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Not Only Subterranean Forests: Wood Consumption And Economic Development In Britain (1850-1938)

  • Iñaki Iriarte-Goñi

    ()

    (Department of Applied Economics and Economic History, Faculty of Economics. Gran Vía 4, (50005) Zaragoza, Spain)

  • María Isabel Ayuda

    ()

    (Department of Economic Analysis, Faculty of Economics. Gran Vía 4, (50005) Zaragoza, Spain.)

The essential aim of this paper is to analyze wood consumption in Great Britain over the period 1850-1938. We calculate the apparent consumption of wood in Britain, taking into account both net imports of wood and the home harvest of wood. Then we develop some quantitative exercises which correlate wood consumption with GDP, and with prices of wood and iron (as an alternative material to wood). The main conclusion is that, although wood had lost its economic centrality after the energetic transition, wood consumption continued to grow in Britain both in absolute and relative terms, showing a positive elasticity to GDP superior to the unity. The decline of wood prices in the long run, the innovations affecting wood exploitation and treatment, and the fact that wood was used in a wide range of economic activities, can explain that growth in consumption. Britain faced the increase in wood demand relying almost totally on imports. Thus, although British economic development was to a great extent focussed on what has been called the “subterranean forests” of coal, simultaneously supported large tracts of foreign forest.

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Paper provided by Asociación Española de Historia Económica in its series Documentos de Trabajo (DT-AEHE) with number 1107.

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Length: 24
Date of creation: Sep 2011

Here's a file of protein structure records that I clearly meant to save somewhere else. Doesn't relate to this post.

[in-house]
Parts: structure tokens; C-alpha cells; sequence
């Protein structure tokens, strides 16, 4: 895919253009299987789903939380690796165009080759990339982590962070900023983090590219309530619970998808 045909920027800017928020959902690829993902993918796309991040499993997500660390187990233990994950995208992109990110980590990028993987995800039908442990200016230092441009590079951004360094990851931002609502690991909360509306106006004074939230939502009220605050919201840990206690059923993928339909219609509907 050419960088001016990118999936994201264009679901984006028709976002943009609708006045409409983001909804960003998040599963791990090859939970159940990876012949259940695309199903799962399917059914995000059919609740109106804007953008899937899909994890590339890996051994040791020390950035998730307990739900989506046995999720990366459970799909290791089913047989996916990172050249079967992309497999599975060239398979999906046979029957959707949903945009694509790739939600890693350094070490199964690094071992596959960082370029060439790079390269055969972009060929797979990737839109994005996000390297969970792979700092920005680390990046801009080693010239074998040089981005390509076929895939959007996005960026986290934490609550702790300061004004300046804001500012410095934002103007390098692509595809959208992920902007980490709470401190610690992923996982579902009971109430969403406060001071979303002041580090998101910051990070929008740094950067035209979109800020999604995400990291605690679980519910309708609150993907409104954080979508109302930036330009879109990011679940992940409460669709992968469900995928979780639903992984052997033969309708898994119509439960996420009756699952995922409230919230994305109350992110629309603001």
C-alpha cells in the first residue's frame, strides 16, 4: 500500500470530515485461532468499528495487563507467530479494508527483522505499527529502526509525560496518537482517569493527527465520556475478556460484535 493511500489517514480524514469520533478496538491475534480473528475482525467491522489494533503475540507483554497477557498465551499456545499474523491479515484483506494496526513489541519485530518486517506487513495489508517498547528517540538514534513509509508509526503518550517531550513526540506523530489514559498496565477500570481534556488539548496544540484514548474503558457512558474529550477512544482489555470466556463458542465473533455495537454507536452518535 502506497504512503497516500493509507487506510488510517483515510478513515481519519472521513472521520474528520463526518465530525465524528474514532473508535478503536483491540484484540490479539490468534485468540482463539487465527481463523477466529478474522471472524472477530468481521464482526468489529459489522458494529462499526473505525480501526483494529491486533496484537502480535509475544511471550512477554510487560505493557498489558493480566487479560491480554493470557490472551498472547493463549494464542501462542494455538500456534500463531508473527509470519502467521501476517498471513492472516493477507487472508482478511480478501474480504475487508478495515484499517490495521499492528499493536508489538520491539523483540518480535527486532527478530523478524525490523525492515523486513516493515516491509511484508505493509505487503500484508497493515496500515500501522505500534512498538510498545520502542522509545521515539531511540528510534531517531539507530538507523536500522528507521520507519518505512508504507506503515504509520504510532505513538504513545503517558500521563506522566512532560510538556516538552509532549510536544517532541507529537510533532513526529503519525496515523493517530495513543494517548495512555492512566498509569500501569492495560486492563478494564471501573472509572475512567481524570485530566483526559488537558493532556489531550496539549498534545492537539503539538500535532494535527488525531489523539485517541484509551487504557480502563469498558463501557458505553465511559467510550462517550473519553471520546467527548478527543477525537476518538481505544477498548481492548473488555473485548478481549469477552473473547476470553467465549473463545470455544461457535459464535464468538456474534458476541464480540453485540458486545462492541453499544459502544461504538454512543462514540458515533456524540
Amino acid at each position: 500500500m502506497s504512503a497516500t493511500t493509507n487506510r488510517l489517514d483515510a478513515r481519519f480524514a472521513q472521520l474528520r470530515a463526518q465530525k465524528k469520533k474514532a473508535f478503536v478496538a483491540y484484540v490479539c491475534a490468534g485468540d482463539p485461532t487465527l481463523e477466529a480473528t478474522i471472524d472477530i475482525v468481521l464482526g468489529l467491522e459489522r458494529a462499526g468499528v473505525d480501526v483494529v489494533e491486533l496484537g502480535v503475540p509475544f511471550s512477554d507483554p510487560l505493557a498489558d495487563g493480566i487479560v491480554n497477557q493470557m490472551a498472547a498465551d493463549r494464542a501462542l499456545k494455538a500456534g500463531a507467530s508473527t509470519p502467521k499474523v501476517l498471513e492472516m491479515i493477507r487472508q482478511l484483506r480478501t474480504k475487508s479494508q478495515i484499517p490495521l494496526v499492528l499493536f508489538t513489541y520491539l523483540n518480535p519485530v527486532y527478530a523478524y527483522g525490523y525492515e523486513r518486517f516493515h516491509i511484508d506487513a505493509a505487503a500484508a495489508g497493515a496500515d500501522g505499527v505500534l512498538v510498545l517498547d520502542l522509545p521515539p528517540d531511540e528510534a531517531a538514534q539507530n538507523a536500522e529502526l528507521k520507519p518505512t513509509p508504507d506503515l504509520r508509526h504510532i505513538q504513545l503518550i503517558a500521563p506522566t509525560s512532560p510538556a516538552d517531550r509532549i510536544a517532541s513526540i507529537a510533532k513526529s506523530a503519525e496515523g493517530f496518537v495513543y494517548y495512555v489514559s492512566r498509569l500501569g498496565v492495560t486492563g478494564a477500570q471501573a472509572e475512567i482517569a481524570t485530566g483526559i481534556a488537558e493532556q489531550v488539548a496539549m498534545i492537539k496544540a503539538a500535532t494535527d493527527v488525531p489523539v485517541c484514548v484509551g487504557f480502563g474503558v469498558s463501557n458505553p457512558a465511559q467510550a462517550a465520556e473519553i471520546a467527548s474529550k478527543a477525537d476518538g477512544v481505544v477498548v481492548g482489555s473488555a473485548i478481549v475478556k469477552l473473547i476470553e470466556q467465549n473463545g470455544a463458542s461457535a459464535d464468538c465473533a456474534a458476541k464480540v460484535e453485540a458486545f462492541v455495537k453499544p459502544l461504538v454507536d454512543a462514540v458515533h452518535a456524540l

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Handle: RePEc:ahe:dtaehe:1107
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  1. Carrion-i-Silvestre, Josep Lluís & Kim, Dukpa & Perron, Pierre, 2009. "Gls-Based Unit Root Tests With Multiple Structural Breaks Under Both The Null And The Alternative Hypotheses," Econometric Theory, Cambridge University Press, vol. 25(06), pages 1754-1792, December.
  2. Kwiatkowski, D. & Phillips, P.C.B. & Schmidt, P., 1990. "Testing the Null Hypothesis of Stationarity Against the Alternative of Unit Root : How Sure are we that Economic Time Series have a Unit Root?," Papers 8905, Michigan State - Econometrics and Economic Theory.
  3. Wrigley,E. A., 2010. "Energy and the English Industrial Revolution," Cambridge Books, Cambridge University Press, number 9780521766937.
  4. Rosenberg, Nathan, 1973. "Innovative Responses to Materials Shortages," American Economic Review, American Economic Association, vol. 63(2), pages 111-18, May.
  5. Donggyu Sul & Peter C. B. Phillips & Chi-Young Choi, 2005. "Prewhitening Bias in HAC Estimation," Oxford Bulletin of Economics and Statistics, Department of Economics, University of Oxford, vol. 67(4), pages 517-546, 08.
  6. Allen,Robert C., 2009. "The British Industrial Revolution in Global Perspective," Cambridge Books, Cambridge University Press, number 9780521868273.
  7. Krausmann, Fridolin & Schandl, Heinz & Sieferle, Rolf Peter, 2008. "Socio-ecological regime transitions in Austria and the United Kingdom," Ecological Economics, Elsevier, vol. 65(1), pages 187-201, March.
  8. Wrigley,E. A., 2010. "Energy and the English Industrial Revolution," Cambridge Books, Cambridge University Press, number 9780521131858.
  9. Iriarte-Goñi, Iñaki & Ayuda, Mari­a Isabel, 2008. "Wood and industrialization: Evidence and hypotheses from the case of Spain, 1860-1935," Ecological Economics, Elsevier, vol. 65(1), pages 177-186, March.
  10. Schandl, Heinz & Schulz, Niels, 2002. "Changes in the United Kingdom's natural relations in terms of society's metabolism and land-use from 1850 to the present day," Ecological Economics, Elsevier, vol. 41(2), pages 203-221, May.
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